Neptunium is a silvery-white, metallic element that is radioactive and has a melting point of 644 ℃ and a boiling point of 3902 ℃. It is a ductile metal that can be easily shaped or molded.
Neptunium is a highly reactive element that readily reacts with oxygen, water, and acids. It is known to form several oxidation states, ranging from +2 to +7, with +5 being the most stable state.
Neptunium is a radioactive element that emits both alpha and beta particles, as well as gamma rays. Its most stable isotope is neptunium-237, which has a half-life of 2.14 million years.
Neptunium has a high neutron capture cross-section and can be used in nuclear reactors to produce plutonium-238, which is used in radioisotope thermoelectric generators (RTGs).
Neptunium is a highly toxic element that can cause both chemical and radiological damage to living organisms. Due to its radioactivity and long half-life, it can remain hazardous for thousands of years.
Neptunium is not widely used due to its radioactivity and potential hazards. However, there are a few applications where it can be utilized:
Nuclear fuel: Neptunium-237 can be used as a nuclear fuel, but it is not currently used in commercial reactors due to its high radioactivity and long half-life.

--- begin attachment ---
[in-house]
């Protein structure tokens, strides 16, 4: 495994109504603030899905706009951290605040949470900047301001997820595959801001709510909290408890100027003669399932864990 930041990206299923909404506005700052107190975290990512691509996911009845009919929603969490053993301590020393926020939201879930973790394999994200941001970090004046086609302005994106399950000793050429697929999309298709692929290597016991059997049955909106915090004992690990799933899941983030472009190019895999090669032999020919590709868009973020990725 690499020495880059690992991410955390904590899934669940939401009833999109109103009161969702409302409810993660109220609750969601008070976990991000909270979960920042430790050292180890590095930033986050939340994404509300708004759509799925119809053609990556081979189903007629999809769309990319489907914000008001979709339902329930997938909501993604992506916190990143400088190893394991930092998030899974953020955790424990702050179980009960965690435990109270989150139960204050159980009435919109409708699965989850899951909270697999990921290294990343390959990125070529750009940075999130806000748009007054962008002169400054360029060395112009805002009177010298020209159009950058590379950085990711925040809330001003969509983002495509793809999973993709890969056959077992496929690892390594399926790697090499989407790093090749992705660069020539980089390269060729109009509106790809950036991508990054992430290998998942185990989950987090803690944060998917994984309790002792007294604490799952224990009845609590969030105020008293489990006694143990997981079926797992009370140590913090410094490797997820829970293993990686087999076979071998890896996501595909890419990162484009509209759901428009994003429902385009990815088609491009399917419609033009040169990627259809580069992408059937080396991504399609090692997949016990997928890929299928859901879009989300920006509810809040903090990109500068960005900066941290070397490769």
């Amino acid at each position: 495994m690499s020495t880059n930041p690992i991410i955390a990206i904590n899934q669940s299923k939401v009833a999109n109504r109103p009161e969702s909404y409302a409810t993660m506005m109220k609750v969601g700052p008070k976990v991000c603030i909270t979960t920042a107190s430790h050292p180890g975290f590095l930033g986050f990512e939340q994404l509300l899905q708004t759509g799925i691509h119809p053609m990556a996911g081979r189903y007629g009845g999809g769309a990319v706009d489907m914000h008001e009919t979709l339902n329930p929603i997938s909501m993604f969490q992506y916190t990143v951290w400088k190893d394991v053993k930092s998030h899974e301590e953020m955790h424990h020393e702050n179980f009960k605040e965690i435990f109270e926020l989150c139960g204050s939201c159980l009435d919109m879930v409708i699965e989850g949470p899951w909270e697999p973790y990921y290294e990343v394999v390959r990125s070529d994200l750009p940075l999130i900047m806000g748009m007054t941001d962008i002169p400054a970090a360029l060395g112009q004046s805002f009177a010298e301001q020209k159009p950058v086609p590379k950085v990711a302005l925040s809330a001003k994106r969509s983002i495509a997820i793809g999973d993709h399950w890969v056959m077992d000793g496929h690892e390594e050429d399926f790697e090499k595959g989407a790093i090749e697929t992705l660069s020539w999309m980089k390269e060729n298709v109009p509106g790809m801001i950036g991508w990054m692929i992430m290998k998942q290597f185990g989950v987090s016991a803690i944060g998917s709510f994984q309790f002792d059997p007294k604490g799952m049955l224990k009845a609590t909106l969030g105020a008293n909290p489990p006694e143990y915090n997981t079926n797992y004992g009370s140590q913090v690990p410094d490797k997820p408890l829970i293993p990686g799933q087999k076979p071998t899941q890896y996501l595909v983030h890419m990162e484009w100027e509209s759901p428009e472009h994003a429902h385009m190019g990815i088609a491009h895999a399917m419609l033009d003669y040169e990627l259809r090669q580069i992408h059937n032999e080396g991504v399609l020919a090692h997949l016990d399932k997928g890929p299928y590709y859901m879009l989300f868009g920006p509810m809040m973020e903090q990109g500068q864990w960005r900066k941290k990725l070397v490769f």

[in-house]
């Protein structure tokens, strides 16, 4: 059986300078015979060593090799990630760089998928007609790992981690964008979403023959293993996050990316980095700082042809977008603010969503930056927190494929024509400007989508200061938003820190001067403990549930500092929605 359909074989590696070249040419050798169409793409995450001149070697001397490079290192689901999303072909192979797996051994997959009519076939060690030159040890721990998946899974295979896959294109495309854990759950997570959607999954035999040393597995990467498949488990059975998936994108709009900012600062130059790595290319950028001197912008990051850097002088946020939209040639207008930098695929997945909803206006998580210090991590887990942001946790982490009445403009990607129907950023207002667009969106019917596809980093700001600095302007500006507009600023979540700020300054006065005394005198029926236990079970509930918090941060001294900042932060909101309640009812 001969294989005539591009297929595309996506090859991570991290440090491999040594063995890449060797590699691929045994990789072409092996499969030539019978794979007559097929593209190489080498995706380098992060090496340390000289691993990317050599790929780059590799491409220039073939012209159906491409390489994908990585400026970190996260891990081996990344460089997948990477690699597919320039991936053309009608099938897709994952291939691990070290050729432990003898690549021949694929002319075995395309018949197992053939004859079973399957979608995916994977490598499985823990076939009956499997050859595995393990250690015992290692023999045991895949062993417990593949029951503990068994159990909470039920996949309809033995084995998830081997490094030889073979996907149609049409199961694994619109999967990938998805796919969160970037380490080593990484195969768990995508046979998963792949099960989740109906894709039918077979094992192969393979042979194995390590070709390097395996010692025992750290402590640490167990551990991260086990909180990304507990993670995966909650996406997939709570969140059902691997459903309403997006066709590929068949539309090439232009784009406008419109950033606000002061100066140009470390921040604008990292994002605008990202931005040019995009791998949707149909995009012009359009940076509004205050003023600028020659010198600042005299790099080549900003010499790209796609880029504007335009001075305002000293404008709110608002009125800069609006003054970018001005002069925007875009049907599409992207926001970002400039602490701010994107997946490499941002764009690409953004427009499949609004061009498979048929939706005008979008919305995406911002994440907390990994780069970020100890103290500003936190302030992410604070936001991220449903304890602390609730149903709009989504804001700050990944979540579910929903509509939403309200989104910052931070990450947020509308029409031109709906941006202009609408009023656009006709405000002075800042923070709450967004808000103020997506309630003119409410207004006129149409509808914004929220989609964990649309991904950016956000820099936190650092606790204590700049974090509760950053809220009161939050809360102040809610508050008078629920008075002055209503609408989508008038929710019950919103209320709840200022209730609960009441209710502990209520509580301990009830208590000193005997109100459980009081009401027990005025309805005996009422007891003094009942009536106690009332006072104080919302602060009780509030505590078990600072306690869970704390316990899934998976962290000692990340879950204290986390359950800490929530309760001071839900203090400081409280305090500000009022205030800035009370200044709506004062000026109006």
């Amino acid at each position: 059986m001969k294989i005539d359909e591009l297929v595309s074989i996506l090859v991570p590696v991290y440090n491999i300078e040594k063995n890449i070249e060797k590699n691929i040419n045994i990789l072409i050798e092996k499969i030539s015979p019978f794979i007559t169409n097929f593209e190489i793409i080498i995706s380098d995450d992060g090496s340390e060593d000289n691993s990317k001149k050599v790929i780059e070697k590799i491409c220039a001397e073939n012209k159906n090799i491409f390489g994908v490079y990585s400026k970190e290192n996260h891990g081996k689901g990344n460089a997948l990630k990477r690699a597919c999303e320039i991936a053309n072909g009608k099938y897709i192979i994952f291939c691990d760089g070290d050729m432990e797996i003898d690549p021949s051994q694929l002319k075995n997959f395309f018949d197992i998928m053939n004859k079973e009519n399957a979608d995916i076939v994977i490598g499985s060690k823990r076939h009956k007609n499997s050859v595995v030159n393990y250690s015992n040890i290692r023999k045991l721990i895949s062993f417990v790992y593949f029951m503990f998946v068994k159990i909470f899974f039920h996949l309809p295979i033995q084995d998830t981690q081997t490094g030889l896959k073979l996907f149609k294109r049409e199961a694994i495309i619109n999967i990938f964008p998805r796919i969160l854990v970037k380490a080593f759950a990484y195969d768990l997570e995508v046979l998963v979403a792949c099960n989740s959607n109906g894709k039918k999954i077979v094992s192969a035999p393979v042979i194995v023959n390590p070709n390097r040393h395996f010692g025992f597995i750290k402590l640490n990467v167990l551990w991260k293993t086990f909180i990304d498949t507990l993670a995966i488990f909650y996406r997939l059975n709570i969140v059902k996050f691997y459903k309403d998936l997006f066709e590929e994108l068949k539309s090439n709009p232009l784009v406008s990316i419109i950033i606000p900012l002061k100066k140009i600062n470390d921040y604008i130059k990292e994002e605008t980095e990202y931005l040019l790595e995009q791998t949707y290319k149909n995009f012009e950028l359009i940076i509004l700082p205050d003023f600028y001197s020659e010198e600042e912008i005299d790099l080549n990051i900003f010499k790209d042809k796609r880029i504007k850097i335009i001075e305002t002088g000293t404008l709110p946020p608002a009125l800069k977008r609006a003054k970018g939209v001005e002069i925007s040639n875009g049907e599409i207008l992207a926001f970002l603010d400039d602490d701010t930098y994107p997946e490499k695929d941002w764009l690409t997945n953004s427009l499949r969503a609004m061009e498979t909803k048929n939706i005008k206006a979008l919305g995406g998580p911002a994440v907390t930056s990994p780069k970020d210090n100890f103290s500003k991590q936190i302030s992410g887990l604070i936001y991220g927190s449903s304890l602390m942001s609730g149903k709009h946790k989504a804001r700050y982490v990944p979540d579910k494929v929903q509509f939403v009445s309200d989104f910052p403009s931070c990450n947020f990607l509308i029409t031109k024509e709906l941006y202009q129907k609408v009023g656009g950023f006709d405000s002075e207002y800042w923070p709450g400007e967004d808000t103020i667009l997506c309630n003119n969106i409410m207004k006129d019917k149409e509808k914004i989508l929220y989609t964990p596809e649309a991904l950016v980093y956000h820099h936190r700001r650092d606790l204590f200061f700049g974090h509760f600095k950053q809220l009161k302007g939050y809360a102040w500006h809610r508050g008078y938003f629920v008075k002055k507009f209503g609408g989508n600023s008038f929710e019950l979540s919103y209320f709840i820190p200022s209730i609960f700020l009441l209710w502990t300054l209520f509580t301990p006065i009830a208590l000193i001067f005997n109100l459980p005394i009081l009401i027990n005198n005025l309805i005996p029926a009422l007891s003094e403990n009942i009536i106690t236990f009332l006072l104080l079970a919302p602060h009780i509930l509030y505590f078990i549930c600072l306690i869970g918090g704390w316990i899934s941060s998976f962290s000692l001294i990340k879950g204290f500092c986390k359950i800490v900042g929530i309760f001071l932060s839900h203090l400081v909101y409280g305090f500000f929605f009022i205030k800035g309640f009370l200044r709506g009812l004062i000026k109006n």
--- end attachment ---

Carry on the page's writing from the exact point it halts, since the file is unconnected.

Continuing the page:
Research: Neptunium-237 and its daughter products are used as radioactive tracers in scientific research, particularly in the fields of chemistry and nuclear physics.
Military: In the past, neptunium was used as part of the explosive component of certain types of nuclear weapons. However, this application is no longer in use.
Space exploration: Neptunium-237 has been proposed as a potential fuel for space exploration due to its high energy output, but this idea is still in the research and development stage.
Neptunium is the first transuranium element to be discovered and it is named after the planet Neptune.
The most stable isotope of neptunium has a half-life of over 2 million years, making it an important element for long-term radioactive waste storage.
Neptunium was used in the first nuclear reactors built during World War Ⅱ and also in the development of nuclear weapons.
The element has potential applications in nuclear batteries and as a radiation source for medical purposes.
It is a radioactive element and can emit alpha, beta, and gamma radiation.
Neptunium can be found in trace amounts in nature and is typically produced by neutron irradiation of uranium in nuclear reactors.
Due to its radioactivity and potential use in nuclear weapons, neptunium is tightly regulated and its use is strictly controlled.